Author Topic: Forged vs stamped dropouts  (Read 3680 times)

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Offline froze

Forged vs stamped dropouts
« on: January 24, 2019, 06:31:55 pm »
Almost all of my steel bikes have forged dropouts except one a cheap Giant Rincon, always thought forged was better than stamped steel, but then I ran into a problem looking for a touring bike.

I have to use this bike on a long cross country trip so I need, or would prefer, 3 bottle cage mounts on the frame and 2 on the fork so that sort of limits a lot of options, plus I want a sloping top tube which eliminates some more bikes.  I will be carrying about 50 pounds on the rear (probably closer to 40), 20 on the front, and of course myself at around 170, not sure if the weight stuff matters but maybe.

I was looking at several touring bikes the Kona Sutra, Masi Giramondo and the Salsa Marrakesh Deore, all three of them look like they don't have forged dropouts, the Salsa has a weird dropout called the Alternator but there is nothing in the description saying it's forged and I can't tell by looking at it. 

I'm leaning toward either the Masi or the Salsa, both tick all my boxes, the Kona almost ticks them all the boxes, the rest I saw ticked less boxes.

This question came up because some guy reviewing the Masi claimed he bent his rear dropouts because they were stamped and not forged, but anywhere I looked I did not see this complaint, so not sure if he was rough on the bike or what the heck happened.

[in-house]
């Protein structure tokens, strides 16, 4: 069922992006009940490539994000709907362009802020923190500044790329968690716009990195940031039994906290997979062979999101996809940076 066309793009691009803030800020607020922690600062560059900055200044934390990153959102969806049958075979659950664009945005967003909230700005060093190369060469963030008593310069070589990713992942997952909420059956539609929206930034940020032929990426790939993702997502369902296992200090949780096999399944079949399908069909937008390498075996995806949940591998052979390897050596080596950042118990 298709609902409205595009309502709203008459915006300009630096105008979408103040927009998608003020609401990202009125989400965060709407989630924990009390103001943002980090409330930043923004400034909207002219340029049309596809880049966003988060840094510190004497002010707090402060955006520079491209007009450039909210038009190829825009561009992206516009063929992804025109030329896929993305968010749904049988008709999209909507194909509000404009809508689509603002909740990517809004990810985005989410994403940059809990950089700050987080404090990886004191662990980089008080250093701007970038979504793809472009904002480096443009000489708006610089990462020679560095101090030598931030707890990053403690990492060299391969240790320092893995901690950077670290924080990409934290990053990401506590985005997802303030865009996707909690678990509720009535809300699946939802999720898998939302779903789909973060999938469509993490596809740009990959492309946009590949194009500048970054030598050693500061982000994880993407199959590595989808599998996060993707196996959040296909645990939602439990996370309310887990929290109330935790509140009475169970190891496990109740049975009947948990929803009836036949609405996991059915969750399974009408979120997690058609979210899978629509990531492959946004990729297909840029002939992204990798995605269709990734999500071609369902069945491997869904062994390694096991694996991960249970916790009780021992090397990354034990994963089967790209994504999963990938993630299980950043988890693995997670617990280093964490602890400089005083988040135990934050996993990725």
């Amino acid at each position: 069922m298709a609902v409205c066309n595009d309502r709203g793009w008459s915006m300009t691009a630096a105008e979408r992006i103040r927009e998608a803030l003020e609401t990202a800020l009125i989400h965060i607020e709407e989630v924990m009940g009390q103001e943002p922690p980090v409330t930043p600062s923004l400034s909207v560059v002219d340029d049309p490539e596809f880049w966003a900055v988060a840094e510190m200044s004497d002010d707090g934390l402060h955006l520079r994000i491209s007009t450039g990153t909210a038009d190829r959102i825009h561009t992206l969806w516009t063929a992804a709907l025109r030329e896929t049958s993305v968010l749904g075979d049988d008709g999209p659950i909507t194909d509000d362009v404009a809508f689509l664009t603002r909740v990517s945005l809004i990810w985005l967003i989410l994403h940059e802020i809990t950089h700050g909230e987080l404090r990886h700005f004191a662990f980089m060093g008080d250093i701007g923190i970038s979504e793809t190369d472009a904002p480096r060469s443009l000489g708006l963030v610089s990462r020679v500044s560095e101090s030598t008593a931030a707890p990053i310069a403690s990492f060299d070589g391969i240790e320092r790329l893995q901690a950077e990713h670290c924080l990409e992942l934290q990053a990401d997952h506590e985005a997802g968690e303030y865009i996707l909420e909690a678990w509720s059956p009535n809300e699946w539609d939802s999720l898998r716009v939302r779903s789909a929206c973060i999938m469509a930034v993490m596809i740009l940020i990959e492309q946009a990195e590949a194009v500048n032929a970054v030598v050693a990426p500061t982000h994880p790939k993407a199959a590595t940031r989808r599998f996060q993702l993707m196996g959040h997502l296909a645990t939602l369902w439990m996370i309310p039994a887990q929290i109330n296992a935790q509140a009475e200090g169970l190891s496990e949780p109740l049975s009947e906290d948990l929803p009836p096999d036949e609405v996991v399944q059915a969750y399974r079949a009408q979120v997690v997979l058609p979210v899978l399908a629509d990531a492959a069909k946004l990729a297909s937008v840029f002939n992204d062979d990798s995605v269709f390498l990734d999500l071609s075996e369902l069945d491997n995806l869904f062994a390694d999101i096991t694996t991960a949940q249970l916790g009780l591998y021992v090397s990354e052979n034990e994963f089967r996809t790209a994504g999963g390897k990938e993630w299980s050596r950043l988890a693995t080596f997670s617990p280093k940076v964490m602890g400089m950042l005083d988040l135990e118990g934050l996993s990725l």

Anyway any thoughts on why forged is better, or if it doesn't matter anymore would be appreciated.

Offline paddleboy17

Re: Forged vs stamped dropouts
« Reply #1 on: January 25, 2019, 12:36:24 pm »
Be kind because it has been 38 years since I took my material science class. 

Forging is a superior (and more expensive process).  Parts are with a hammer (it may be hydraulic and not some beef dude looking like a spaghetti western blacksmith) in order to push the molecules closer together.  Forging makes stronger parts.
Tools Dropouts were probably cast one upon a time too.  Stamping is the cheapest way to make parts.

If a frame's design previously used a forged dropout, when changing to a stamped dropout, the new dropout might have to be thicker or made from a different steel in order  to be a good replacement part.

Part of me want to say you are over thinking this but I have seen manufacturers do really stupid things.

Salsa has a really good reputation and Kona has been in business a long time.  I own a Salsa and a Kona bike and I have been happy with both.  I don't know very much about Masi.